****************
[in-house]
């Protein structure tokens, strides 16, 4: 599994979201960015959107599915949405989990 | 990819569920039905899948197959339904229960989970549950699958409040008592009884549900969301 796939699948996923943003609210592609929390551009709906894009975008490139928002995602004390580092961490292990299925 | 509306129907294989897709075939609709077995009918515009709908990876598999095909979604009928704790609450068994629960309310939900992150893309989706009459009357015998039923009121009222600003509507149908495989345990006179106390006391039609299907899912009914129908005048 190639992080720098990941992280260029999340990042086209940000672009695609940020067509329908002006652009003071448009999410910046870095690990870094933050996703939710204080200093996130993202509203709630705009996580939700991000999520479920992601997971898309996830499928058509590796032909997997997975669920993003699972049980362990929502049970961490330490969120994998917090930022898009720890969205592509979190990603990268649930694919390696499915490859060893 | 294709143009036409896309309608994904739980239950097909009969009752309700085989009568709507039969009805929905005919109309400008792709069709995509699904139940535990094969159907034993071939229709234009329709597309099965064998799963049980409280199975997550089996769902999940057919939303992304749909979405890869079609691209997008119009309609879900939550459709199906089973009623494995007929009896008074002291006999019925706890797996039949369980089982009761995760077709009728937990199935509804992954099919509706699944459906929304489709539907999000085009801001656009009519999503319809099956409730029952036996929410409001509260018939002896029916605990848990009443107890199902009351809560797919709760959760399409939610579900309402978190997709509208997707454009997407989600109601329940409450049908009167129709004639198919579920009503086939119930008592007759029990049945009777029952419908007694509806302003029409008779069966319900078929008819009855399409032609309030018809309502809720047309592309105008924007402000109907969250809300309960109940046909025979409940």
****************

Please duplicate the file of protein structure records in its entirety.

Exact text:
[in-house]
């Protein structure tokens, strides 16, 4: 599994979201960015959107599915949405989990 | 990819569920039905899948197959339904229960989970549950699958409040008592009884549900969301 796939699948996923943003609210592609929390551009709906894009975008490139928002995602004390580092961490292990299925 | 509306129907294989897709075939609709077995009918515009709908990876598999095909979604009928704790609450068994629960309310939900992150893309989706009459009357015998039923009121009222600003509507149908495989345990006179106390006391039609299907899912009914129908005048 190639992080720098990941992280260029999340990042086209940000672009695609940020067509329908002006652009003071448009999410910046870095690990870094933050996703939710204080200093996130993202509203709630705009996580939700991000999520479920992601997971898309996830499928058509590796032909997997997975669920993003699972049980362990929502049970961490330490969120994998917090930022898009720890969205592509979190990603990268649930694919390696499915490859060893 | 294709143009036409896309309608994904739980239950097909009969009752309700085989009568709507039969009805929905005919109309400008792709069709995509699904139940535990094969159907034993071939229709234009329709597309099965064998799963049980409280199975997550089996769902999940057919939303992304749909979405890869079609691209997008119009309609879900939550459709199906089973009623494995007929009896008074002291006999019925706890797996039949369980089982009761995760077709009728937990199935509804992954099919509706699944459906929304489709539907999000085009801001656009009519999503319809099956409730029952036996929410409001509260018939002896029916605990848990009443107890199902009351809560797919709760959760399409939610579900309402978190997709509208997707454009997407989600109601329940409450049908009167129709004639198919579920009503086939119930008592007759029990049945009777029952419908007694509806302003029409008779069966319900078929008819009855399409032609309030018809309502809720047309592309105008924007402000109907969250809300309960109940046909025979409940």